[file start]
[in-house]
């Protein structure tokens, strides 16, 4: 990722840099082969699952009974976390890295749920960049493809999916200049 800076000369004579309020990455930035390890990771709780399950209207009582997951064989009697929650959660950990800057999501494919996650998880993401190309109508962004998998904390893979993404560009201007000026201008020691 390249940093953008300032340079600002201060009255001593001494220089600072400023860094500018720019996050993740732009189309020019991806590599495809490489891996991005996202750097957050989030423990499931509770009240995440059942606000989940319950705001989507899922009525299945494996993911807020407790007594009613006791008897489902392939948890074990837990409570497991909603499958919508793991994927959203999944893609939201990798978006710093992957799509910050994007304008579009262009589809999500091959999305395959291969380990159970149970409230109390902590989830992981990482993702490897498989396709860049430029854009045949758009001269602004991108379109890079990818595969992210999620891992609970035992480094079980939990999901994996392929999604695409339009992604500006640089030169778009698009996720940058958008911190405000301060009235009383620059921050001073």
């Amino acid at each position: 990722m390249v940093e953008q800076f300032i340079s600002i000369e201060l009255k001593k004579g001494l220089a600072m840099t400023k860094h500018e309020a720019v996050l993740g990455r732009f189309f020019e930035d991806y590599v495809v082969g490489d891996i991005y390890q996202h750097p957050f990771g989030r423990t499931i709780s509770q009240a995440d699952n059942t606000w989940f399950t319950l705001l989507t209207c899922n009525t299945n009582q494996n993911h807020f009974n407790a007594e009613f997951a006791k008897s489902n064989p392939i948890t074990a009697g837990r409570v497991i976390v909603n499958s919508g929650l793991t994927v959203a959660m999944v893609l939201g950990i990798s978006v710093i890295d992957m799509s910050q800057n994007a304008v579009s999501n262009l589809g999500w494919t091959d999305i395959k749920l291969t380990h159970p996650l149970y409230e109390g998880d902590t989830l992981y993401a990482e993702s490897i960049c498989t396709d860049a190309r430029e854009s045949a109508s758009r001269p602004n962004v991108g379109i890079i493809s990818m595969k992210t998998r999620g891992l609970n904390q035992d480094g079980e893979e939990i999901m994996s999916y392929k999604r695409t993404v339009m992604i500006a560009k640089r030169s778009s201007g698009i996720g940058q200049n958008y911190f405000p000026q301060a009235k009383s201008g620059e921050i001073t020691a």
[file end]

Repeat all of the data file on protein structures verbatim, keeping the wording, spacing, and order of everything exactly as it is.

[in-house]
């Protein structure tokens, strides 16, 4: 990722840099082969699952009974976390890295749920960049493809999916200049 800076000369004579309020990455930035390890990771709780399950209207009582997951064989009697929650959660950990800057999501494919996650998880993401190309109508962004998998904390893979993404560009201007000026201008020691 390249940093953008300032340079600002201060009255001593001494220089600072400023860094500018720019996050993740732009189309020019991806590599495809490489891996991005996202750097957050989030423990499931509770009240995440059942606000989940319950705001989507899922009525299945494996993911807020407790007594009613006791008897489902392939948890074990837990409570497991909603499958919508793991994927959203999944893609939201990798978006710093992957799509910050994007304008579009262009589809999500091959999305395959291969380990159970149970409230109390902590989830992981990482993702490897498989396709860049430029854009045949758009001269602004991108379109890079990818595969992210999620891992609970035992480094079980939990999901994996392929999604695409339009992604500006640089030169778009698009996720940058958008911190405000301060009235009383620059921050001073």
């Amino acid at each position: 990722m390249v940093e953008q800076f300032i340079s600002i000369e201060l009255k001593k004579g001494l220089a600072m840099t400023k860094h500018e309020a720019v996050l993740g990455r732009f189309f020019e930035d991806y590599v495809v082969g490489d891996i991005y390890q996202h750097p957050f990771g989030r423990t499931i709780s509770q009240a995440d699952n059942t606000w989940f399950t319950l705001l989507t209207c899922n009525t299945n009582q494996n993911h807020f009974n407790a007594e009613f997951a006791k008897s489902n064989p392939i948890t074990a009697g837990r409570v497991i976390v909603n499958s919508g929650l793991t994927v959203a959660m999944v893609l939201g950990i990798s978006v710093i890295d992957m799509s910050q800057n994007a304008v579009s999501n262009l589809g999500w494919t091959d999305i395959k749920l291969t380990h159970p996650l149970y409230e109390g998880d902590t989830l992981y993401a990482e993702s490897i960049c498989t396709d860049a190309r430029e854009s045949a109508s758009r001269p602004n962004v991108g379109i890079i493809s990818m595969k992210t998998r999620g891992l609970n904390q035992d480094g079980e893979e939990i999901m994996s999916y392929k999604r695409t993404v339009m992604i500006a560009k640089r030169s778009s201007g698009i996720g940058q200049n958008y911190f405000p000026q301060a009235k009383s201008g620059e921050i001073t020691a």